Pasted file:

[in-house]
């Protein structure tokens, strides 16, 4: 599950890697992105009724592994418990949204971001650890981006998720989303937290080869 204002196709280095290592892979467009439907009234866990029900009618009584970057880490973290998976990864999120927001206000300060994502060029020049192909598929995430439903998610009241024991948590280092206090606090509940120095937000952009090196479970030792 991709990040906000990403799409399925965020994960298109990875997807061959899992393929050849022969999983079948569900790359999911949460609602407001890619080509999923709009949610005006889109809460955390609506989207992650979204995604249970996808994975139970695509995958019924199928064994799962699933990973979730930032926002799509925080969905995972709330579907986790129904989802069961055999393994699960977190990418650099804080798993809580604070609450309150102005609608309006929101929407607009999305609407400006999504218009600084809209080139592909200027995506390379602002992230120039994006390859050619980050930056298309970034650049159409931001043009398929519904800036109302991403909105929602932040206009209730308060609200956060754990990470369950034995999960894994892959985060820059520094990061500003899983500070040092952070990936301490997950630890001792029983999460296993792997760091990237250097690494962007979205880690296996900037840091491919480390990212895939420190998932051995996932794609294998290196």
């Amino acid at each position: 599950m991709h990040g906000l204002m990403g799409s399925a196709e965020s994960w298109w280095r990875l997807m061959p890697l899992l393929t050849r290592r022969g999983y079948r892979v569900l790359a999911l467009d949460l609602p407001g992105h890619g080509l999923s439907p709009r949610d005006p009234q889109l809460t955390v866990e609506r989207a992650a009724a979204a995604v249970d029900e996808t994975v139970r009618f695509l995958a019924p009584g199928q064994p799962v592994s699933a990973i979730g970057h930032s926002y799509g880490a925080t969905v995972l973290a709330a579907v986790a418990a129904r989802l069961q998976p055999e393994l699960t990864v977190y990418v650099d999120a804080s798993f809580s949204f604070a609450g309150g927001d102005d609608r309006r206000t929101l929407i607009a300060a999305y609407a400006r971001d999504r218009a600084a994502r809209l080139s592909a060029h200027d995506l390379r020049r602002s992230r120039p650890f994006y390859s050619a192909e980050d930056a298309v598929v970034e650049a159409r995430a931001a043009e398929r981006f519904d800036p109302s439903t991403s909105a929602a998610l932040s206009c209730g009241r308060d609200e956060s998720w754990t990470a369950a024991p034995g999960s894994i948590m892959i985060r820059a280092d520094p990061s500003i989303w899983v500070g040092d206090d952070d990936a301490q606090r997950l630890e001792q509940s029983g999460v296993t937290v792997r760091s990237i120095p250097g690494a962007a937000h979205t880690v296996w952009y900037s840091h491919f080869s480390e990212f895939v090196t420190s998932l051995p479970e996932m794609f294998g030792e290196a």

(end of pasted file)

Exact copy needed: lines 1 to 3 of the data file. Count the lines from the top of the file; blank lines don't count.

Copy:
[in-house]
């Protein structure tokens, strides 16, 4: 599950890697992105009724592994418990949204971001650890981006998720989303937290080869 204002196709280095290592892979467009439907009234866990029900009618009584970057880490973290998976990864999120927001206000300060994502060029020049192909598929995430439903998610009241024991948590280092206090606090509940120095937000952009090196479970030792 991709990040906000990403799409399925965020994960298109990875997807061959899992393929050849022969999983079948569900790359999911949460609602407001890619080509999923709009949610005006889109809460955390609506989207992650979204995604249970996808994975139970695509995958019924199928064994799962699933990973979730930032926002799509925080969905995972709330579907986790129904989802069961055999393994699960977190990418650099804080798993809580604070609450309150102005609608309006929101929407607009999305609407400006999504218009600084809209080139592909200027995506390379602002992230120039994006390859050619980050930056298309970034650049159409931001043009398929519904800036109302991403909105929602932040206009209730308060609200956060754990990470369950034995999960894994892959985060820059520094990061500003899983500070040092952070990936301490997950630890001792029983999460296993792997760091990237250097690494962007979205880690296996900037840091491919480390990212895939420190998932051995996932794609294998290196």
């Amino acid at each position: 599950m991709h990040g906000l204002m990403g799409s399925a196709e965020s994960w298109w280095r990875l997807m061959p890697l899992l393929t050849r290592r022969g999983y079948r892979v569900l790359a999911l467009d949460l609602p407001g992105h890619g080509l999923s439907p709009r949610d005006p009234q889109l809460t955390v866990e609506r989207a992650a009724a979204a995604v249970d029900e996808t994975v139970r009618f695509l995958a019924p009584g199928q064994p799962v592994s699933a990973i979730g970057h930032s926002y799509g880490a925080t969905v995972l973290a709330a579907v986790a418990a129904r989802l069961q998976p055999e393994l699960t990864v977190y990418v650099d999120a804080s798993f809580s949204f604070a609450g309150g927001d102005d609608r309006r206000t929101l929407i607009a300060a999305y609407a400006r971001d999504r218009a600084a994502r809209l080139s592909a060029h200027d995506l390379r020049r602002s992230r120039p650890f994006y390859s050619a192909e980050d930056a298309v598929v970034e650049a159409r995430a931001a043009e398929r981006f519904d800036p109302s439903t991403s909105a929602a998610l932040s206009c209730g009241r308060d609200e956060s998720w754990t990470a369950a024991p034995g999960s894994i948590m892959i985060r820059a280092d520094p990061s500003i989303w899983v500070g040092d206090d952070d990936a301490q606090r997950l630890e001792q509940s029983g999460v296993t937290v792997r760091s990237i120095p250097g690494a962007a937000h979205t880690v296996w952009y900037s840091h491919f080869s480390e990212f895939v090196t420190s998932l051995p479970e996932m794609f294998g030792e290196a």